One of the movies I was really excited to see last year was the film adaptation of the book If I Stay by Gayle Forman. It’s not a very long book – it’s hardcover edition is only 201 pages long – but it’s story nonetheless packs a powerful punch.
Here’s the Goodreads summary for some background:
Choices. Seventeen-year-old Mia is faced with some tough ones: Stay true to her first love—music—even if it means losing her boyfriend and leaving her family and friends behind? Then one February morning Mia goes for a drive with her family, and in an instant, everything changes. Suddenly, all the choices are gone, except one. And it’s the only one that matters. If I Stay is a heartachingly beautiful book about the power of love, the true meaning of family, and the choices we all make.
*General Spoilers to Follow*
Going into it, I thought that this book was about death. The summary seemed straightforward enough and the title was certainly clear, but in reality this book is more about life and memory than it is about whether or not to live or die. It utilizes extensive flashback sequences to show Mia’s life and relationships, all the while keeping you tethered to the action happing after the accident. It surprised me as being way more than it even promised to be and I loved it for that reason and more.
If I Stay was heartbreaking and so painfully beautiful to read and I loved how it wasn’t really about life and death in the cleanest way, but about all the people in our lives and all the experiences that we have. They become a part of who we are and make our lives worth living, make our lives worth fighting for even in the darkest of times. It’s an important concept to acknowledge and one that’s incredibly difficult to do well through the lens of short fiction.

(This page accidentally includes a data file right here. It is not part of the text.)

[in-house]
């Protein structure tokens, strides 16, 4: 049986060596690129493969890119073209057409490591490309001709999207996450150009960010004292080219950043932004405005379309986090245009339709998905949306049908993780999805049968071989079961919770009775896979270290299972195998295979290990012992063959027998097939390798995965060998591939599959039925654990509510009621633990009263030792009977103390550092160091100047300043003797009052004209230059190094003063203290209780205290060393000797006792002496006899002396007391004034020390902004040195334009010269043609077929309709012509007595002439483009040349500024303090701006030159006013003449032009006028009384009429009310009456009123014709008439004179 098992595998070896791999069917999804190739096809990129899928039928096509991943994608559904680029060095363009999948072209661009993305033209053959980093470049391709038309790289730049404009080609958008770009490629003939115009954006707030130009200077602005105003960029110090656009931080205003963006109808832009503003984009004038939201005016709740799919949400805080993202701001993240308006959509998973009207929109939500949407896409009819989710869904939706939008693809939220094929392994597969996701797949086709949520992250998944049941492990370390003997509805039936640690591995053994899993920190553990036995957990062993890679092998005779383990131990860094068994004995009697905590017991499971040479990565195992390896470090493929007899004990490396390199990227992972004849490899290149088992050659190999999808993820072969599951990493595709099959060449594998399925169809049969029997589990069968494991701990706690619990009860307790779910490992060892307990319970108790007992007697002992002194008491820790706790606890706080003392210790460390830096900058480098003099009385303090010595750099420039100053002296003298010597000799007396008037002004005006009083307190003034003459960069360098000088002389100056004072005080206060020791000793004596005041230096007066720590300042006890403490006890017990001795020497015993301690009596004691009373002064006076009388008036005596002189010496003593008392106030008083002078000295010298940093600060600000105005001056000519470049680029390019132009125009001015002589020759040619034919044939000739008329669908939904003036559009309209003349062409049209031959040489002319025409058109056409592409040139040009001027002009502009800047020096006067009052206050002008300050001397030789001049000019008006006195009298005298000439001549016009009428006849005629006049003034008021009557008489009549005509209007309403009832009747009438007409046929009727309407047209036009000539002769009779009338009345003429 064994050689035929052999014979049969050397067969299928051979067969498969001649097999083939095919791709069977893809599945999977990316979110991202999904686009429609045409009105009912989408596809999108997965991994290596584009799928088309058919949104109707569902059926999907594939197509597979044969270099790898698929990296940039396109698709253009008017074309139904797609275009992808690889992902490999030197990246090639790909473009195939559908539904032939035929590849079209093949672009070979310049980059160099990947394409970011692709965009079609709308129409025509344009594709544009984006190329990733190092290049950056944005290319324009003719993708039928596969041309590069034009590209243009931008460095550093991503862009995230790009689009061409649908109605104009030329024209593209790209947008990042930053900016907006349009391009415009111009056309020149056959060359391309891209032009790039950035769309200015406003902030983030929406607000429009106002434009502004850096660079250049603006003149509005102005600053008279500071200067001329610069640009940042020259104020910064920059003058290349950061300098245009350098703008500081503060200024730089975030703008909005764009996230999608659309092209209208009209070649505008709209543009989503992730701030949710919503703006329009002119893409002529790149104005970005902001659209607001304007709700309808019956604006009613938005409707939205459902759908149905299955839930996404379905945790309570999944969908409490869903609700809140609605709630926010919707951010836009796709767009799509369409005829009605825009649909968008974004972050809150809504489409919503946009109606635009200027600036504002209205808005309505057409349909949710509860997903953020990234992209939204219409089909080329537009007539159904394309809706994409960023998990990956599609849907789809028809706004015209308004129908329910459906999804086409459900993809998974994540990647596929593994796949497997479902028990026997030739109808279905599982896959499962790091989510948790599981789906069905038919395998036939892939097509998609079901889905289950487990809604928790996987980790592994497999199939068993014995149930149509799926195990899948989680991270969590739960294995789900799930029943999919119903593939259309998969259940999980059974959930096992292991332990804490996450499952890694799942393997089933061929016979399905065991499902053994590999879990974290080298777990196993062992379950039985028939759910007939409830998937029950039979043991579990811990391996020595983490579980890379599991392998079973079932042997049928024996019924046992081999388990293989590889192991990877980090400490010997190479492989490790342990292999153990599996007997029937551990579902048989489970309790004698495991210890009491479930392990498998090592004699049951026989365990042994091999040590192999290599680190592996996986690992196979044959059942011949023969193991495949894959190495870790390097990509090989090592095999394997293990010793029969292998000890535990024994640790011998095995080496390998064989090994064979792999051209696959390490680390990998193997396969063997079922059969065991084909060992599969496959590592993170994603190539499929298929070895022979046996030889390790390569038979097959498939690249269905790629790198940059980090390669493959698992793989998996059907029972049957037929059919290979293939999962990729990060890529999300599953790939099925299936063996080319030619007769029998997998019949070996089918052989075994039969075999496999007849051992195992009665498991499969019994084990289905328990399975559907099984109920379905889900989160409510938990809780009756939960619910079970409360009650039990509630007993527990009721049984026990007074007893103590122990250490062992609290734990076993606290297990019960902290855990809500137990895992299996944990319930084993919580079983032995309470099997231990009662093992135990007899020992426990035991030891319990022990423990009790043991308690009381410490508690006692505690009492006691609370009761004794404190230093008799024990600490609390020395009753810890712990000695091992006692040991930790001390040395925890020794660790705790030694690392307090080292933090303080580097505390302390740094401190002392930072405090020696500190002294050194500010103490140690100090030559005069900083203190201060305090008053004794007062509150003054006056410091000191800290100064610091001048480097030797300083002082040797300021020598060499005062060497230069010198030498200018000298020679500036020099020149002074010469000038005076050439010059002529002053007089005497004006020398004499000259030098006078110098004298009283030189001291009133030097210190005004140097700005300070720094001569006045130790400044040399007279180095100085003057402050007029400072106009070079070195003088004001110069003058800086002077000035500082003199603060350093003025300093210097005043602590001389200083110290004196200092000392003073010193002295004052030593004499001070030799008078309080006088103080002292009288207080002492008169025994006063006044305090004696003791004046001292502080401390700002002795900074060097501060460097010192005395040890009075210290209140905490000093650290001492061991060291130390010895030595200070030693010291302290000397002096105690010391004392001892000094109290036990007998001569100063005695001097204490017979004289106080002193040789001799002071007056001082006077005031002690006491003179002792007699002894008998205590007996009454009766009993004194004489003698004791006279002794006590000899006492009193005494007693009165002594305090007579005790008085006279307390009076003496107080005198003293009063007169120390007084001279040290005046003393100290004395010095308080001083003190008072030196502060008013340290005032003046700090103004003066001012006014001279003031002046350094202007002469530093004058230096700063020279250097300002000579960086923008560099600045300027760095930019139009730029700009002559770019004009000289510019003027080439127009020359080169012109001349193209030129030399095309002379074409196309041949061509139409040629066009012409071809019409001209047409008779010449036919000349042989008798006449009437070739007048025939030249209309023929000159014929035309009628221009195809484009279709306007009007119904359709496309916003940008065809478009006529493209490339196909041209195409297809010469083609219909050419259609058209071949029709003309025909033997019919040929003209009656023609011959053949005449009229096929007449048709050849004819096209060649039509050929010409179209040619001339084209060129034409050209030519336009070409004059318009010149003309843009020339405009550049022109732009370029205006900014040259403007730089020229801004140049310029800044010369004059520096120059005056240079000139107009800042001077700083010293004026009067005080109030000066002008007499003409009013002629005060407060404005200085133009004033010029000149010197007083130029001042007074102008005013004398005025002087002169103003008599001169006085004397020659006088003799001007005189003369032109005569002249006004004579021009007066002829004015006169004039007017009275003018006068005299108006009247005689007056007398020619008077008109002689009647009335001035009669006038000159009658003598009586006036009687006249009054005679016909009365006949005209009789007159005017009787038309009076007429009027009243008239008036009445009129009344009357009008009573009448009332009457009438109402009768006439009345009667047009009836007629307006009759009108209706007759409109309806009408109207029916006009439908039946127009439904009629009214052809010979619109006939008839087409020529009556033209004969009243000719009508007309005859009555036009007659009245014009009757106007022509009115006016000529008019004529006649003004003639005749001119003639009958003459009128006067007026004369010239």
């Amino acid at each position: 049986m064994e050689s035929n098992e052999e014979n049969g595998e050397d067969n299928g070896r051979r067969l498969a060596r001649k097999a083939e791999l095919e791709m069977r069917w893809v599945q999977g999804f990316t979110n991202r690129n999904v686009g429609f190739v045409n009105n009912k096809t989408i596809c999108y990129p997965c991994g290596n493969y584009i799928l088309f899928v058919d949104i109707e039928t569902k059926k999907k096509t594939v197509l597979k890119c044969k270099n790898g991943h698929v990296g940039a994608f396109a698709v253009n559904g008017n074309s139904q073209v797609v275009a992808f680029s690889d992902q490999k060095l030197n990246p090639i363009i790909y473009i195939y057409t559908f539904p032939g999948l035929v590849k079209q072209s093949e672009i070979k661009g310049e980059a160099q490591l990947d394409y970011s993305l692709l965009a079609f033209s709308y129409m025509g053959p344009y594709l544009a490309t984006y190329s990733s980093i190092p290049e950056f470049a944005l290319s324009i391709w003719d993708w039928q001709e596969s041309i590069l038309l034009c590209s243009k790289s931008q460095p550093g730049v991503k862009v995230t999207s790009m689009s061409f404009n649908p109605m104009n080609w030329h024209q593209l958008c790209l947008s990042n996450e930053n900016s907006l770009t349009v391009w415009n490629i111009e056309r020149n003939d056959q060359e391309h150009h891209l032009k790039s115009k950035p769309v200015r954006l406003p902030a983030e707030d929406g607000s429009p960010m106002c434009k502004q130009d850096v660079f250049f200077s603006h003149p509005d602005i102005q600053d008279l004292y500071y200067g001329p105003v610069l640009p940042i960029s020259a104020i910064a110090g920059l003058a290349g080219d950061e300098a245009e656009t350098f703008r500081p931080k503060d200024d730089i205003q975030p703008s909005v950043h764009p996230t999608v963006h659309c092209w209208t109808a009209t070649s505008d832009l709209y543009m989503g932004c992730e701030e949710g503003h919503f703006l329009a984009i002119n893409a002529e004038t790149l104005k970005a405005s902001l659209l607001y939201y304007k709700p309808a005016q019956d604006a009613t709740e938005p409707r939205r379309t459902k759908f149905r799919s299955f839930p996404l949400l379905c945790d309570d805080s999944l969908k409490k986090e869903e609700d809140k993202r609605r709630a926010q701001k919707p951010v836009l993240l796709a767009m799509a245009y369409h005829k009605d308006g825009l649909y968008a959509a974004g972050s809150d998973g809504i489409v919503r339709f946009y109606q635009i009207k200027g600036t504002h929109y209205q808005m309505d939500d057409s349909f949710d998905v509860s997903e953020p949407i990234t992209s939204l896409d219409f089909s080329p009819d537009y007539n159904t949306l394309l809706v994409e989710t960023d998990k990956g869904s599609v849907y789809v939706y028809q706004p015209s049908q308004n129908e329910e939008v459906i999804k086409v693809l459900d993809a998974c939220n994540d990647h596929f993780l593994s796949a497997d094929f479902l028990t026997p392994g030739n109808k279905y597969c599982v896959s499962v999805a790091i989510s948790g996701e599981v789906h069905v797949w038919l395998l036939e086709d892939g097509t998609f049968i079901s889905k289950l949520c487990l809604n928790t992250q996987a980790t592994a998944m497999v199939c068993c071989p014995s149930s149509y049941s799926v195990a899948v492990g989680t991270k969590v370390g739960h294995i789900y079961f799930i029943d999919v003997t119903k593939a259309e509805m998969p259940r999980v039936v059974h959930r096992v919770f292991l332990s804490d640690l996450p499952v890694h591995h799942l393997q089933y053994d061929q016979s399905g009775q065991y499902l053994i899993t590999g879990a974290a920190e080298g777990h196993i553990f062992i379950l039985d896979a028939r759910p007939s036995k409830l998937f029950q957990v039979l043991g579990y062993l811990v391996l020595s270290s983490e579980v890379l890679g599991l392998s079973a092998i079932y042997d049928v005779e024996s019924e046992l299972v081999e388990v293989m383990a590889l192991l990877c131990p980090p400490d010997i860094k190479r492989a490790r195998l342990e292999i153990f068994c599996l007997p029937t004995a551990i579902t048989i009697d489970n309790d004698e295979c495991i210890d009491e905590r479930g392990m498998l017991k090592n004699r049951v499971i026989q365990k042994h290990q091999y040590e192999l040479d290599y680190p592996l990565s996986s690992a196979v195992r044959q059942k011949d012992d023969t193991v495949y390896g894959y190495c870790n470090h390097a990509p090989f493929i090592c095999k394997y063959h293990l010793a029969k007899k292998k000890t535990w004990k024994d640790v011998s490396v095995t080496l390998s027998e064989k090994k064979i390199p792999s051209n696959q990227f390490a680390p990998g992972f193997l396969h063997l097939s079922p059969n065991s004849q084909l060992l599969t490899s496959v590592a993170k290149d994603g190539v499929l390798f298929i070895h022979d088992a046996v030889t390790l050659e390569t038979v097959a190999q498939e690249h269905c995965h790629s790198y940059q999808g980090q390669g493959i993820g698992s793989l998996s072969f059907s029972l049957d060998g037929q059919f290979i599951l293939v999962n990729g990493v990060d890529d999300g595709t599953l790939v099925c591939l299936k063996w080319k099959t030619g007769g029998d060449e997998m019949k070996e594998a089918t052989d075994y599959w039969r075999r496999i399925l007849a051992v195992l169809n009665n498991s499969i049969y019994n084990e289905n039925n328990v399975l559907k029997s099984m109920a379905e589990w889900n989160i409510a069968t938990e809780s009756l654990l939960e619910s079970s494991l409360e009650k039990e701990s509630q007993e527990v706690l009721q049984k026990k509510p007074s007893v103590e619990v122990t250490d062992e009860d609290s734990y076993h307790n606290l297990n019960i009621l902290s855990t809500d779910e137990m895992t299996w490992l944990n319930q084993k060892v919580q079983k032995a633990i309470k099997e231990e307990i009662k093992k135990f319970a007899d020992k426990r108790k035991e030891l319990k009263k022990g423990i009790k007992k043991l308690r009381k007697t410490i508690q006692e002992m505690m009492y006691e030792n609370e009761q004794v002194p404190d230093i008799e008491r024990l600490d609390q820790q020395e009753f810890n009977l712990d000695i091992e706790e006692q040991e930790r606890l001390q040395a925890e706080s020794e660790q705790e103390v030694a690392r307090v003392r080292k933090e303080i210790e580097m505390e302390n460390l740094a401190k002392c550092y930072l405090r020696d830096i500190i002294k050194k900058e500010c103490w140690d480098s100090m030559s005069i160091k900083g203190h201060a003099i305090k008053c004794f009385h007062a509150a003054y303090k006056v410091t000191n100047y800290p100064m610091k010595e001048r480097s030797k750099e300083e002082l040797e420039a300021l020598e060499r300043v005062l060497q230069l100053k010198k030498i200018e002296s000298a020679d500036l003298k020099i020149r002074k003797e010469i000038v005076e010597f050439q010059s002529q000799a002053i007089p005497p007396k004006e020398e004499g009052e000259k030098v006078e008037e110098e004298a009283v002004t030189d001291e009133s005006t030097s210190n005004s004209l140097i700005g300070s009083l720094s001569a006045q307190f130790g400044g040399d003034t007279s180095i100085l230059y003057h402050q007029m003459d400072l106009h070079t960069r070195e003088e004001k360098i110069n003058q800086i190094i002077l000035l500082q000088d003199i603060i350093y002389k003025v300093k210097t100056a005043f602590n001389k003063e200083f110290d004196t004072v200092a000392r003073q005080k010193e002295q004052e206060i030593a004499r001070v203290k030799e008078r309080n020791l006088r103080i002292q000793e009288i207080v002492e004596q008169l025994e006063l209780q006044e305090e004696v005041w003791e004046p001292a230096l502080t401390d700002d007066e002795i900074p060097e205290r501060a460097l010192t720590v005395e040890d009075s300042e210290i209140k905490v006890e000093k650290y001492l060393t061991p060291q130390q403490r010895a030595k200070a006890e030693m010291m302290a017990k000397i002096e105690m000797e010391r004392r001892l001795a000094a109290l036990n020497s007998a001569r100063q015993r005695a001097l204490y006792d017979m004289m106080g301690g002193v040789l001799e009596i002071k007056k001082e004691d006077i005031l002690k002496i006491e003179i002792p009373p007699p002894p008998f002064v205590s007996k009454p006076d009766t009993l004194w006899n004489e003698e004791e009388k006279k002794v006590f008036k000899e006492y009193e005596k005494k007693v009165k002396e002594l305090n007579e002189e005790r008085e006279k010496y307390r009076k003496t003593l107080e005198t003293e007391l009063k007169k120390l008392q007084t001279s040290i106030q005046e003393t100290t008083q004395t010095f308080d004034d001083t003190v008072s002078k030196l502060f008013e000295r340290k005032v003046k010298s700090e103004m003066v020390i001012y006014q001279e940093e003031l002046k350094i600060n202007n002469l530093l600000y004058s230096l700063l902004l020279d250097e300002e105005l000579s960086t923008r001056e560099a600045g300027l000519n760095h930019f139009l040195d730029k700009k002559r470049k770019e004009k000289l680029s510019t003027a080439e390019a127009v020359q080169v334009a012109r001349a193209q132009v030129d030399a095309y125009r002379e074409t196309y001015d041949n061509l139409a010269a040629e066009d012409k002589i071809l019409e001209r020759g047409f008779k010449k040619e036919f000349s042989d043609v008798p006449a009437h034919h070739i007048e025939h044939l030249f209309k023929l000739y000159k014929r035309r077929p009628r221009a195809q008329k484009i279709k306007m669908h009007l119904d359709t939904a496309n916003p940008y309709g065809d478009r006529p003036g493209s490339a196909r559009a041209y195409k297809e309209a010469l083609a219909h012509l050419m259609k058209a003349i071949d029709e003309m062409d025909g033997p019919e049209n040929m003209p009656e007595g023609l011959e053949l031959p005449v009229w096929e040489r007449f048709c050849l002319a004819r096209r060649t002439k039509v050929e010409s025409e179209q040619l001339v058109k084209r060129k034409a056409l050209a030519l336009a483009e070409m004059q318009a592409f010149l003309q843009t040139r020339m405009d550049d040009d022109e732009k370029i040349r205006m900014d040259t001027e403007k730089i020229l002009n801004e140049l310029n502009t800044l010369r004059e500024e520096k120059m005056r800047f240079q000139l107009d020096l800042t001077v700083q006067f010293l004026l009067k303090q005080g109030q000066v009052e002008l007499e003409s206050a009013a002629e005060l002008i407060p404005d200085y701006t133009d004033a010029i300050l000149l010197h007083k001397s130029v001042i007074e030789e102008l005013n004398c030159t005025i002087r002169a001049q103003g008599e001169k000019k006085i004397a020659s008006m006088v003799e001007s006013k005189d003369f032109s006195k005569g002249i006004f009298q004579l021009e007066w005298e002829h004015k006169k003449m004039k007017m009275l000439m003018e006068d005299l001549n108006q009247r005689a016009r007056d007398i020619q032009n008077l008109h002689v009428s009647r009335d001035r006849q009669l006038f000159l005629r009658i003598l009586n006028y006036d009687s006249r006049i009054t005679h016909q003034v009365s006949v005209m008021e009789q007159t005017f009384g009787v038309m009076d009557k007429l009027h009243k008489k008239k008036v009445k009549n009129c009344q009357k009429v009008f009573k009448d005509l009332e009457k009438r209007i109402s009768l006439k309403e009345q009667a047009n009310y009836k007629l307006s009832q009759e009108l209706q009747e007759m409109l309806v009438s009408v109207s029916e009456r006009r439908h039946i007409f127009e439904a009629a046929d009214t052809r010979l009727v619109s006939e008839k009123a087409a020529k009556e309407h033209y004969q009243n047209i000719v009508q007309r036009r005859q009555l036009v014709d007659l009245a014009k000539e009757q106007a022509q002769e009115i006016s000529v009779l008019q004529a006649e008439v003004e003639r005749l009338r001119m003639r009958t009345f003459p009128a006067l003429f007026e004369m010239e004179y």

I expected the movie to be fairly similar to the book. Obviously some of the beautiful prose would be lost to film, but I anticipated a rather clean transition considering the limited quantity of original work to adapt. I wasn’t completely disappointed. For the most part, it was a pretty accurate adaptation. (The exception being that one scene of Mia and Adam in the boathouse. That is not how I expected that scene to happen.) However, the movie did lose some of the book’s depth. While the flashbacks were still utilized and important to the overall script, the central focus of the story was on the present day accident, something which I think cheapened the overall effect.
One thing that did adapt well was the musical theme. Mia’s entire story is woven with bits and pieces of music – her father’s old band, her rocker punk family friends, her cello, her boyfriend’s band – all of which translated excellently into film. Being able to hear Adam’s band play and actually listen to Mia practice for her Julliard audition made the musical theme that much stronger than it was in the book and I really enjoyed being able to experience that myself. The soundtrack also was really incredible, especially the stuff by Willamette Stone, and I’ve already added a few songs to my Spotify playlist.
Overall I thought it was an enjoyable movie. However, I was forced to mentally separate it from the book around halfway through. The two really cannot be compared and I firmly believe that they should be appreciated as two distinct pieces of work.